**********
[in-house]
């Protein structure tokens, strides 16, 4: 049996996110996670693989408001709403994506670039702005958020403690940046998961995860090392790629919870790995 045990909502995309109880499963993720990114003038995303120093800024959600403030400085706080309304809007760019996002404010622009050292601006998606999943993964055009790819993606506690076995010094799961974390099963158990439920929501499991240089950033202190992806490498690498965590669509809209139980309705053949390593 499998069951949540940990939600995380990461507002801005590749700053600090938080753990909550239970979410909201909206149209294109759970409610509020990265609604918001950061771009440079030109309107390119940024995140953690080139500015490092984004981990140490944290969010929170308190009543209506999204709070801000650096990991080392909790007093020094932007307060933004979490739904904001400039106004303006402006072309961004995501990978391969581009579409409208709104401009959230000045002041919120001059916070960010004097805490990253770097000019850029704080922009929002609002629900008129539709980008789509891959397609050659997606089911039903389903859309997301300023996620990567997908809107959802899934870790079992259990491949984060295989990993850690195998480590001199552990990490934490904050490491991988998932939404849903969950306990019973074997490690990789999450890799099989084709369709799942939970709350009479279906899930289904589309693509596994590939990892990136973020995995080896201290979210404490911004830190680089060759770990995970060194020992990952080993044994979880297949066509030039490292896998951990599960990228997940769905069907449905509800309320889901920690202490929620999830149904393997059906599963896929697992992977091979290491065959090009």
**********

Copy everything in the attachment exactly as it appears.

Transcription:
[in-house]
């Protein structure tokens, strides 16, 4: 049996996110996670693989408001709403994506670039702005958020403690940046998961995860090392790629919870790995 045990909502995309109880499963993720990114003038995303120093800024959600403030400085706080309304809007760019996002404010622009050292601006998606999943993964055009790819993606506690076995010094799961974390099963158990439920929501499991240089950033202190992806490498690498965590669509809209139980309705053949390593 499998069951949540940990939600995380990461507002801005590749700053600090938080753990909550239970979410909201909206149209294109759970409610509020990265609604918001950061771009440079030109309107390119940024995140953690080139500015490092984004981990140490944290969010929170308190009543209506999204709070801000650096990991080392909790007093020094932007307060933004979490739904904001400039106004303006402006072309961004995501990978391969581009579409409208709104401009959230000045002041919120001059916070960010004097805490990253770097000019850029704080922009929002609002629900008129539709980008789509891959397609050659997606089911039903389903859309997301300023996620990567997908809107959802899934870790079992259990491949984060295989990993850690195998480590001199552990990490934490904050490491991988998932939404849903969950306990019973074997490690990789999450890799099989084709369709799942939970709350009479279906899930289904589309693509596994590939990892990136973020995995080896201290979210404490911004830190680089060759770990995970060194020992990952080993044994979880297949066509030039490292896998951990599960990228997940769905069907449905509800309320889901920690202490929620999830149904393997059906599963896929697992992977091979290491065959090009």